I'm sure they'll be a hit with coin collectors. I'll probably collect them, just as I currently collect the 50 state quarters (can't wait to get my hands on that James A. Garfield coin!). But will the general public use the coins, instead of the venerable dollar bill, for day-to-day purchases? Don't get your hopes up.
Coin experts, however, questioned whether the rotating designs will be enough to allow the new presidential $1 coin to succeed where the Susan B. Anthony dollar, introduced in 1979, and the Sacagawea dollar, introduced in 2000, failed.
“I don’t know of any country that has successfully introduced the equivalent of a dollar coin without getting rid of the corresponding paper unit,” said Douglas Mudd, author of a new book on the history of money, “All the Money in the World.”
To be sure, by doing away with the dollar bill and requiring everybody to use coins, the federal government could save hundreds of millions of dollars every year. Metal coins, after all, last much longer than paper bills. Other central banks around the world have already done this; Great Britain phased out the one-pound note in favor of the £1 coin during the 1980s, Canada replaced their dollar note with the "loonie" in 1987, and the European Union uses coins instead of notes for its €1 and €2 denominiations.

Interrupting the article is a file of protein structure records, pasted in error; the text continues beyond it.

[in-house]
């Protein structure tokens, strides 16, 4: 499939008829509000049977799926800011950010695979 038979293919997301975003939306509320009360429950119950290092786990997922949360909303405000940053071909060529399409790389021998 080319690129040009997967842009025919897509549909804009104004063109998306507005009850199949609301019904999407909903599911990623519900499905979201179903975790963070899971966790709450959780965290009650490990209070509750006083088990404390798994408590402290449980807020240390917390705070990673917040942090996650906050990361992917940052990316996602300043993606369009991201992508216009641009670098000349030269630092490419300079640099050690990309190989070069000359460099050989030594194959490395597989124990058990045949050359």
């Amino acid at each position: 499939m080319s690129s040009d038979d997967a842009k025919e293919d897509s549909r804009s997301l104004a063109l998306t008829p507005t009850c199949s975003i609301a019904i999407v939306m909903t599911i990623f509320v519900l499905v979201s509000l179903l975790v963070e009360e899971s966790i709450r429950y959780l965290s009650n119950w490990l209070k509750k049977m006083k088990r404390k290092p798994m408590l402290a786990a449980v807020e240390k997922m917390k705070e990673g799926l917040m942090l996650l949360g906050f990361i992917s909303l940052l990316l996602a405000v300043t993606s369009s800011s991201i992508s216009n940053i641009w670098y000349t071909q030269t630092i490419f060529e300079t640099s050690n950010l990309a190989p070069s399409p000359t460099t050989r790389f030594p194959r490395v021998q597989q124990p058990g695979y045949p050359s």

However, here in the United States, an overwhelming majority of people (including some local bloggers) are opposed to phasing out the dollar note in favor of the dollar coin. Some people like dollar bills because they're lighter and easier to carry than dollar coins. Others like bills simply because they don't like messing with coinage. (An argument I hear amazingly often in favor for the dollar bill is that you can't stick dollar coins into the g-strings of the dancers at topless clubs!) Even if it makes economic sense to phase out the dollar bill in favor of a more durable coin, people have an emotional attachment to the greenback, and the Federal government is loathe to buck that public preference (that's also why the Mint still strikes pennies, even though they now cost more to make than they're worth).
As long as there is both a paper bill and a metal coin in circulation, people are naturally going to prefer using the bill. And that's why this latest incarnation of the dollar coin, as interesting as it might be, is likely destined to flop.